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David Craig1, Wei Wang2, Stuart Cunningham3, Elaine J. Zhao4, Jian Lin5
1USC, United States of America; 2Shanghai Jiao Tong University, Shanghai, China; 3QUT, Brisbane, Australia; 4UNSW, Sydney, Australia; 5UVA, Amsterdam, Netherlands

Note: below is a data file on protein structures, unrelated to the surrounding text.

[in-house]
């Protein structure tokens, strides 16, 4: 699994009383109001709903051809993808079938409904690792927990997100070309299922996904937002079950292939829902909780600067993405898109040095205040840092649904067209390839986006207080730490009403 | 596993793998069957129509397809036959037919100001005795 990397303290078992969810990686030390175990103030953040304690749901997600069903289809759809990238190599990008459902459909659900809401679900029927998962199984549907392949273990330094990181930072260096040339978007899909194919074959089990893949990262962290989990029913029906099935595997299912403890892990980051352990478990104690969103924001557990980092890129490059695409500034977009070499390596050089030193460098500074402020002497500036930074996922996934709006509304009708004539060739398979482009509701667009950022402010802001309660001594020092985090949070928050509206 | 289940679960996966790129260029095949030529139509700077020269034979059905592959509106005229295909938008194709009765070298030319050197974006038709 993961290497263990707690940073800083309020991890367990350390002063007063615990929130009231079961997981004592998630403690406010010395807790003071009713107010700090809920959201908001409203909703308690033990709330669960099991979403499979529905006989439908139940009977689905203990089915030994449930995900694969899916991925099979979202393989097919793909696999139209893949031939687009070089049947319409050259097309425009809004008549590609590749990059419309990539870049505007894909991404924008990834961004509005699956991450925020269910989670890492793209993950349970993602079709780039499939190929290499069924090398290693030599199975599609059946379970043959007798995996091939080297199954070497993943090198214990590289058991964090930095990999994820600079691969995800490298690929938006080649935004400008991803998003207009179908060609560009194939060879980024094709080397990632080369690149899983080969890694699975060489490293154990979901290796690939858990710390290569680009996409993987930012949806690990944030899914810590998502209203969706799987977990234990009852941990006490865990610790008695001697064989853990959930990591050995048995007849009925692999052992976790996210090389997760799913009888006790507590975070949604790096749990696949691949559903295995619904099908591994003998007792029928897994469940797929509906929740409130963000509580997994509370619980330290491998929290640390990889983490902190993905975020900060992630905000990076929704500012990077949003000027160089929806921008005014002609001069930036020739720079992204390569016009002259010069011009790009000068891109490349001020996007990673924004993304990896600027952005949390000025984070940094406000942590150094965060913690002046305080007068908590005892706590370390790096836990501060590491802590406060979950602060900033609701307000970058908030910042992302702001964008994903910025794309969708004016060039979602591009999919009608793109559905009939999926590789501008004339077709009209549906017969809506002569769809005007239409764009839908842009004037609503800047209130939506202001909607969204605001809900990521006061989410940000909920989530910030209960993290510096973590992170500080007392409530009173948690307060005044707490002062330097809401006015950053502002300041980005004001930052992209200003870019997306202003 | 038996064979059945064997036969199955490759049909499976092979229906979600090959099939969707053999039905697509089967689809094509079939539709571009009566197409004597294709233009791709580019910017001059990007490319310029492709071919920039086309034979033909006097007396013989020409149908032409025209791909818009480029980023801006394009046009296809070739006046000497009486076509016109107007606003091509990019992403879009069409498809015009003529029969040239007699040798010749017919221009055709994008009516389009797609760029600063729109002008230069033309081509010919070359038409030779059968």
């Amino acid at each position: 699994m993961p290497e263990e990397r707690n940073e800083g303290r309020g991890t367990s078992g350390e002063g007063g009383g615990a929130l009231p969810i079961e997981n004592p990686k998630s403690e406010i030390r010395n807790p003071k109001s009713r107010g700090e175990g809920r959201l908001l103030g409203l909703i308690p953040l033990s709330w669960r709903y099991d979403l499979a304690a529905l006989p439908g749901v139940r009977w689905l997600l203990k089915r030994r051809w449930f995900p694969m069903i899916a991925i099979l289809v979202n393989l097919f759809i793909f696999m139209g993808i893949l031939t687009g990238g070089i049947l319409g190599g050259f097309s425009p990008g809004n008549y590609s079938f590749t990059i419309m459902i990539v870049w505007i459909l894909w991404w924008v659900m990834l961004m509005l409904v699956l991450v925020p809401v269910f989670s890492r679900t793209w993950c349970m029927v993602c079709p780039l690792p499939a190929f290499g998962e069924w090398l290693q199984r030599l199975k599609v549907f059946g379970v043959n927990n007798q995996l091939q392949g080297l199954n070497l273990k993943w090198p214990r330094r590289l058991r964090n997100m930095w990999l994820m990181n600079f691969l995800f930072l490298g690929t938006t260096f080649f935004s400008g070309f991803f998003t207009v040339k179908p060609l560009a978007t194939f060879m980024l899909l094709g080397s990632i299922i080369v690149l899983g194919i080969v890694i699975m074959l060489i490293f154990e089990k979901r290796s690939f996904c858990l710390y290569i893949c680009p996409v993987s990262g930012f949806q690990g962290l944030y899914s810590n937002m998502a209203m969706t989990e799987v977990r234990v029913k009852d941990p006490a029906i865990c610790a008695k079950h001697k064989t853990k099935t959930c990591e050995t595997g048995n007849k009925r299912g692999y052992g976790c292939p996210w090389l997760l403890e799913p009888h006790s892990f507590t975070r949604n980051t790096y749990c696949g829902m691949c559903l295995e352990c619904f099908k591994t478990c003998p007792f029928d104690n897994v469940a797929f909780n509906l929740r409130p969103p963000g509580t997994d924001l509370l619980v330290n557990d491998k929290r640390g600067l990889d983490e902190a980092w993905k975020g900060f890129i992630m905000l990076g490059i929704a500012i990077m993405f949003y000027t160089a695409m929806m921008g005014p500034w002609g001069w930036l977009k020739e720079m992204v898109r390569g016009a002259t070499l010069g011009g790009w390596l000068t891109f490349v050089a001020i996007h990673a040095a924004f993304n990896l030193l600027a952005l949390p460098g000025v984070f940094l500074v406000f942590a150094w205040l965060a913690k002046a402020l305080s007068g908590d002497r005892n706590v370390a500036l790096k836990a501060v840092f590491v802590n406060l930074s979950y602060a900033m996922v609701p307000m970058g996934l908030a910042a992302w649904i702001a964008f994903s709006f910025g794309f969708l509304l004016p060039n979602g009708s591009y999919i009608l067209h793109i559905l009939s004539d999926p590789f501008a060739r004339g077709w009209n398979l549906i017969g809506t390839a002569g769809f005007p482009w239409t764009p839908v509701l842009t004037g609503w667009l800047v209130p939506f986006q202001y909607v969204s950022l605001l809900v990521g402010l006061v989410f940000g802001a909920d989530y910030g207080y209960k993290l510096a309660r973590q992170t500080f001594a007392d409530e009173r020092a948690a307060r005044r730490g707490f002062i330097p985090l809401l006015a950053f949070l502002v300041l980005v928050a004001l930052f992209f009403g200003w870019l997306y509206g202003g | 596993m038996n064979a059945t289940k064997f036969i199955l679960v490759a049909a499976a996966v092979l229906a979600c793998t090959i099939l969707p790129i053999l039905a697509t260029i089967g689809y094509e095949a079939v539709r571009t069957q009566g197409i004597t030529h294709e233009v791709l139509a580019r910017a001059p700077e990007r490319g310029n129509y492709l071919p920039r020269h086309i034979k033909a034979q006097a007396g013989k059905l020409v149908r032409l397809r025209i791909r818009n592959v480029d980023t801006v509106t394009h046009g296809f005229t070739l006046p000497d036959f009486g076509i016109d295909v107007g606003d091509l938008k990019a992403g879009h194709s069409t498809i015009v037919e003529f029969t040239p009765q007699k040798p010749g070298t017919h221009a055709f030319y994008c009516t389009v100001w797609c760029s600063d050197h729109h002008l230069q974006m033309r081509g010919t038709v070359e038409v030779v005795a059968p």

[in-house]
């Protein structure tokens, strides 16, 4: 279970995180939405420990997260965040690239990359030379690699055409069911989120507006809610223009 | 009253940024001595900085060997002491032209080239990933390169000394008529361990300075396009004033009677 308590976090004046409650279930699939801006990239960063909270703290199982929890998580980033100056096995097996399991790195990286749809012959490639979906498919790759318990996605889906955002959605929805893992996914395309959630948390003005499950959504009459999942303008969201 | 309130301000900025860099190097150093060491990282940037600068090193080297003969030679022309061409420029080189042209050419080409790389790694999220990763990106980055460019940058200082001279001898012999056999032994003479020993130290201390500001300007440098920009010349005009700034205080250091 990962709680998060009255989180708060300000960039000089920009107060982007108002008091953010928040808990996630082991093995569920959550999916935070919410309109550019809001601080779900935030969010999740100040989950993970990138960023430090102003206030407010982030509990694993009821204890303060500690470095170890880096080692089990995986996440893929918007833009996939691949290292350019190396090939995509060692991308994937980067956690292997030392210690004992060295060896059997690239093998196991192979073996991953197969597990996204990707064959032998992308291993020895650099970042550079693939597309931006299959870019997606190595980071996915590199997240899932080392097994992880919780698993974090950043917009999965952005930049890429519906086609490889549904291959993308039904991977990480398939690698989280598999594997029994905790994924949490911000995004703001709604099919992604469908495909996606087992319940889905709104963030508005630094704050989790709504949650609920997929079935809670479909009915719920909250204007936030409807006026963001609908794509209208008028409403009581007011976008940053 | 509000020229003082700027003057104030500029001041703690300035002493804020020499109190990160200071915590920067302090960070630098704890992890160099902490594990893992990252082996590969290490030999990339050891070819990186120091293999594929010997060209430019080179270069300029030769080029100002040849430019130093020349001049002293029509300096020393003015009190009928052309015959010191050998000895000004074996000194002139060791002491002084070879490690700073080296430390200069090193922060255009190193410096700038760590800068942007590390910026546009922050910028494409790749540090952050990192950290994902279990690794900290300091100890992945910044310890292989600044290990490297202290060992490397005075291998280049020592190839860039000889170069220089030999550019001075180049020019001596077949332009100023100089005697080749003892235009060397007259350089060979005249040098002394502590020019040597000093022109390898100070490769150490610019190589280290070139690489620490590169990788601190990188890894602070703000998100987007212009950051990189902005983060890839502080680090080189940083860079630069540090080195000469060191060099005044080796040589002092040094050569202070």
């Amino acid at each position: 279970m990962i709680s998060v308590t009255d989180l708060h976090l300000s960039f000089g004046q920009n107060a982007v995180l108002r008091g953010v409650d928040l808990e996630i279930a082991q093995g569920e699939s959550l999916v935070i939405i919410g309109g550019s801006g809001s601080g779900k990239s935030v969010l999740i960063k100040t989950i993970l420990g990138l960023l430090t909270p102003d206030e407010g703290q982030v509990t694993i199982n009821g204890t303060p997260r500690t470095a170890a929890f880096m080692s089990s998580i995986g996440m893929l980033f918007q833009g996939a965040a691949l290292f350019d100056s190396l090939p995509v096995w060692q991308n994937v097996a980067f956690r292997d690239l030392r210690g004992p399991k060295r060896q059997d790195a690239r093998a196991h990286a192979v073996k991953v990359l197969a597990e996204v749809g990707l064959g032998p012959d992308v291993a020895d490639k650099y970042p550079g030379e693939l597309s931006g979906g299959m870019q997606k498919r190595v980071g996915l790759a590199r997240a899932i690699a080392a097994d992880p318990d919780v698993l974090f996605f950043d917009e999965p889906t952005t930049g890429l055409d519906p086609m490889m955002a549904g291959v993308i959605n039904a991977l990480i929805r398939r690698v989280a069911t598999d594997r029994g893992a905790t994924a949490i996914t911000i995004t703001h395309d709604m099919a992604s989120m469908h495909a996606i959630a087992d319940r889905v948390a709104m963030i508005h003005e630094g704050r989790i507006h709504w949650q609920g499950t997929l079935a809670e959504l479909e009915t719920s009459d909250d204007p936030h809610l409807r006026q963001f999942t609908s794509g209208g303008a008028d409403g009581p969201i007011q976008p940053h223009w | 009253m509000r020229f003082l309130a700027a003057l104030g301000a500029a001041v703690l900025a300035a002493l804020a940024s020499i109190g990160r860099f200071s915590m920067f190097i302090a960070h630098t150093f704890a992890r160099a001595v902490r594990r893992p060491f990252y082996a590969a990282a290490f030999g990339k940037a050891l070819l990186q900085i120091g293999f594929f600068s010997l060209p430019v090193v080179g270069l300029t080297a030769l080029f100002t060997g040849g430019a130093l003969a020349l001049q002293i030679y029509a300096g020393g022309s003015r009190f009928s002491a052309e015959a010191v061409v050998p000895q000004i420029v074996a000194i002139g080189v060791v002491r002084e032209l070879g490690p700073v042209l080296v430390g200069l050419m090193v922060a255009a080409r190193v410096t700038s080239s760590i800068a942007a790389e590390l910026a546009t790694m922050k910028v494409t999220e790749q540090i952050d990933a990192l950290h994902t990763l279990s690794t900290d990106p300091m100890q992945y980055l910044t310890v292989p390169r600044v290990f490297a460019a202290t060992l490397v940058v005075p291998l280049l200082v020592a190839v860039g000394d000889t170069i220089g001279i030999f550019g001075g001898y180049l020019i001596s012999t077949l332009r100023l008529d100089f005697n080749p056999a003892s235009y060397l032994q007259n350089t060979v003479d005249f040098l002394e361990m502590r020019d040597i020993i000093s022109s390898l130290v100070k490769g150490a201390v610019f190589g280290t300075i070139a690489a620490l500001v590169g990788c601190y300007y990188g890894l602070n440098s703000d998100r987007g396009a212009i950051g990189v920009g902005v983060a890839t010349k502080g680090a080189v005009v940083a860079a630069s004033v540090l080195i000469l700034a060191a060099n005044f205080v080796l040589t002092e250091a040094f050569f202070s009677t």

Theories of platformization represent a recent turn in media and platform studies that reengages with political economic frameworks to consider how (corporate) digital platforms (e.g. Google, Facebook, Airbnb, Taobao, etc.) have penetrated the heart of societies, disrupting the existing market and labor relations and transforming social and cultural practices (Helmond 2015; van Doorn 2017; van Dijck et al 2018). However, as Lobato and Wang (2019) argue, it is time to reevaluate the degree to which implicit western-centrism in media and social media studies theory and frameworks may have inhibited a fuller understanding of Chinese strategy and achievement in the platformization of audiovisual production and distribution. These papers engage with the framework of platformization across complimentary perspectives to consider the distinctive technoeconomic and cultural affordances of Chinese platforms, including the integration of ecommerce and online payments systems that have shaped interactions between formal and informal markets, and accelerated new forms and remuneration across a suite of business models for social entrepreneurialism. These advances service the explicit goals of the state in the transition towards a consumer-based, digital economy and reflect how the Chinese platform economy features a vibrant ecology in which the entanglement of the state power, market forces and digital technologies mobilizes diverse social subjects to become the new ‘creative class’, or, more popularly termed, ‘wang hong’. Alternatively, the economic aims of the Chinese state are imperiled by the ability of platforms to foster uninhibited content and threaten cultural hegemony.